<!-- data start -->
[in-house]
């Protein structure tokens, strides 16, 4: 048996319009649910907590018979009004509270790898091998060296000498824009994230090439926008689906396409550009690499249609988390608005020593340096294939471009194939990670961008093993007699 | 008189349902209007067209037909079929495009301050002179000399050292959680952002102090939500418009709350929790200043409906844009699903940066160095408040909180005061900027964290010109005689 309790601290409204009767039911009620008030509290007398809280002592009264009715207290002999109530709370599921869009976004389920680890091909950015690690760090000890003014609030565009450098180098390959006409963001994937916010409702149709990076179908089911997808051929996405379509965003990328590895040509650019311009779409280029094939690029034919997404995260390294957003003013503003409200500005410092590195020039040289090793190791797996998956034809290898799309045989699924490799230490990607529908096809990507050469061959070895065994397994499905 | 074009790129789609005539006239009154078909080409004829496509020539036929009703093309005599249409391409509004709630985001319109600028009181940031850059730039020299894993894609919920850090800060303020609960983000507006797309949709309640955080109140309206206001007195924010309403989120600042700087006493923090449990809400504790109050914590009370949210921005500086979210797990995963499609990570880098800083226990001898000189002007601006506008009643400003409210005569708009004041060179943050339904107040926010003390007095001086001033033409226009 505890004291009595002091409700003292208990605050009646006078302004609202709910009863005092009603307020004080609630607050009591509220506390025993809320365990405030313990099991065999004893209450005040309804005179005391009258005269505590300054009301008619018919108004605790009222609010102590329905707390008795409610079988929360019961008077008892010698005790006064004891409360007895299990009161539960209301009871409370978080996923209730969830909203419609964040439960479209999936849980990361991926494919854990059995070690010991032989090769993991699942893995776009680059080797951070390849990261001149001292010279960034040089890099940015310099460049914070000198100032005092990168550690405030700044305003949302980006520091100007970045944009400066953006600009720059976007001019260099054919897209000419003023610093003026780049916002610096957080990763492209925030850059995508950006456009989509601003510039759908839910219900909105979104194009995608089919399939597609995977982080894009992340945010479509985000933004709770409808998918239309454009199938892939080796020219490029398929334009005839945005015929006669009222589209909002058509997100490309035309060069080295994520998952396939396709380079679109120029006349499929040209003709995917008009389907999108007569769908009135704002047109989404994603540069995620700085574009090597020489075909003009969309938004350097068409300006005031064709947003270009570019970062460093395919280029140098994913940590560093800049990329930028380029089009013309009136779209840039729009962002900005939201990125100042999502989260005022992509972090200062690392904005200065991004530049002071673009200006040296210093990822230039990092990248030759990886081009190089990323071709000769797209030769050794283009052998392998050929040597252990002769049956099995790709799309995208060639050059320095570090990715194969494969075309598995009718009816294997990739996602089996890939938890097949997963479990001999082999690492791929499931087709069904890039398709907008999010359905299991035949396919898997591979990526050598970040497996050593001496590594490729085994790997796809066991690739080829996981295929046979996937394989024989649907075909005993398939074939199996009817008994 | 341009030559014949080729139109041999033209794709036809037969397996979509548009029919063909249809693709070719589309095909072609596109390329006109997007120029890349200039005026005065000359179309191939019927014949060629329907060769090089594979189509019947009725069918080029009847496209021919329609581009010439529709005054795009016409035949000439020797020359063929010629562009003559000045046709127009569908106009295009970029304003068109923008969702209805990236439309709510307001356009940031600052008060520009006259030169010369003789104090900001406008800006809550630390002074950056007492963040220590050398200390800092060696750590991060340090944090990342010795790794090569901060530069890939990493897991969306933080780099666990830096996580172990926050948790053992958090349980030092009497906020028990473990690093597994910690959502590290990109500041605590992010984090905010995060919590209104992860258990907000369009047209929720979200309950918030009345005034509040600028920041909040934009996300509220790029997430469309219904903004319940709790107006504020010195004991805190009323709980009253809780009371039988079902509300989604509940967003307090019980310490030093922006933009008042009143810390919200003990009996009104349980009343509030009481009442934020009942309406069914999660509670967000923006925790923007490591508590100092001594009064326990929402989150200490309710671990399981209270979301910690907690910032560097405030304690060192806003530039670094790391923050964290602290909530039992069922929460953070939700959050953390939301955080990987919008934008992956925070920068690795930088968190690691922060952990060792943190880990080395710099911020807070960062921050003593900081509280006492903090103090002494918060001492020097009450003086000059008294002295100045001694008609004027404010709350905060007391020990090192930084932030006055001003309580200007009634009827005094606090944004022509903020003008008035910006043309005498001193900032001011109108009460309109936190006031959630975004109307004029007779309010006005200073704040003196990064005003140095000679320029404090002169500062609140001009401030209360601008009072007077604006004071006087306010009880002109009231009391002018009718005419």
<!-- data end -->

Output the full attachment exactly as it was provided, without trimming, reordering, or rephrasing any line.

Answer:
[in-house]
């Protein structure tokens, strides 16, 4: 048996319009649910907590018979009004509270790898091998060296000498824009994230090439926008689906396409550009690499249609988390608005020593340096294939471009194939990670961008093993007699 | 008189349902209007067209037909079929495009301050002179000399050292959680952002102090939500418009709350929790200043409906844009699903940066160095408040909180005061900027964290010109005689 309790601290409204009767039911009620008030509290007398809280002592009264009715207290002999109530709370599921869009976004389920680890091909950015690690760090000890003014609030565009450098180098390959006409963001994937916010409702149709990076179908089911997808051929996405379509965003990328590895040509650019311009779409280029094939690029034919997404995260390294957003003013503003409200500005410092590195020039040289090793190791797996998956034809290898799309045989699924490799230490990607529908096809990507050469061959070895065994397994499905 | 074009790129789609005539006239009154078909080409004829496509020539036929009703093309005599249409391409509004709630985001319109600028009181940031850059730039020299894993894609919920850090800060303020609960983000507006797309949709309640955080109140309206206001007195924010309403989120600042700087006493923090449990809400504790109050914590009370949210921005500086979210797990995963499609990570880098800083226990001898000189002007601006506008009643400003409210005569708009004041060179943050339904107040926010003390007095001086001033033409226009 505890004291009595002091409700003292208990605050009646006078302004609202709910009863005092009603307020004080609630607050009591509220506390025993809320365990405030313990099991065999004893209450005040309804005179005391009258005269505590300054009301008619018919108004605790009222609010102590329905707390008795409610079988929360019961008077008892010698005790006064004891409360007895299990009161539960209301009871409370978080996923209730969830909203419609964040439960479209999936849980990361991926494919854990059995070690010991032989090769993991699942893995776009680059080797951070390849990261001149001292010279960034040089890099940015310099460049914070000198100032005092990168550690405030700044305003949302980006520091100007970045944009400066953006600009720059976007001019260099054919897209000419003023610093003026780049916002610096957080990763492209925030850059995508950006456009989509601003510039759908839910219900909105979104194009995608089919399939597609995977982080894009992340945010479509985000933004709770409808998918239309454009199938892939080796020219490029398929334009005839945005015929006669009222589209909002058509997100490309035309060069080295994520998952396939396709380079679109120029006349499929040209003709995917008009389907999108007569769908009135704002047109989404994603540069995620700085574009090597020489075909003009969309938004350097068409300006005031064709947003270009570019970062460093395919280029140098994913940590560093800049990329930028380029089009013309009136779209840039729009962002900005939201990125100042999502989260005022992509972090200062690392904005200065991004530049002071673009200006040296210093990822230039990092990248030759990886081009190089990323071709000769797209030769050794283009052998392998050929040597252990002769049956099995790709799309995208060639050059320095570090990715194969494969075309598995009718009816294997990739996602089996890939938890097949997963479990001999082999690492791929499931087709069904890039398709907008999010359905299991035949396919898997591979990526050598970040497996050593001496590594490729085994790997796809066991690739080829996981295929046979996937394989024989649907075909005993398939074939199996009817008994 | 341009030559014949080729139109041999033209794709036809037969397996979509548009029919063909249809693709070719589309095909072609596109390329006109997007120029890349200039005026005065000359179309191939019927014949060629329907060769090089594979189509019947009725069918080029009847496209021919329609581009010439529709005054795009016409035949000439020797020359063929010629562009003559000045046709127009569908106009295009970029304003068109923008969702209805990236439309709510307001356009940031600052008060520009006259030169010369003789104090900001406008800006809550630390002074950056007492963040220590050398200390800092060696750590991060340090944090990342010795790794090569901060530069890939990493897991969306933080780099666990830096996580172990926050948790053992958090349980030092009497906020028990473990690093597994910690959502590290990109500041605590992010984090905010995060919590209104992860258990907000369009047209929720979200309950918030009345005034509040600028920041909040934009996300509220790029997430469309219904903004319940709790107006504020010195004991805190009323709980009253809780009371039988079902509300989604509940967003307090019980310490030093922006933009008042009143810390919200003990009996009104349980009343509030009481009442934020009942309406069914999660509670967000923006925790923007490591508590100092001594009064326990929402989150200490309710671990399981209270979301910690907690910032560097405030304690060192806003530039670094790391923050964290602290909530039992069922929460953070939700959050953390939301955080990987919008934008992956925070920068690795930088968190690691922060952990060792943190880990080395710099911020807070960062921050003593900081509280006492903090103090002494918060001492020097009450003086000059008294002295100045001694008609004027404010709350905060007391020990090192930084932030006055001003309580200007009634009827005094606090944004022509903020003008008035910006043309005498001193900032001011109108009460309109936190006031959630975004109307004029007779309010006005200073704040003196990064005003140095000679320029404090002169500062609140001009401030209360601008009072007077604006004071006087306010009880002109009231009391002018009718005419």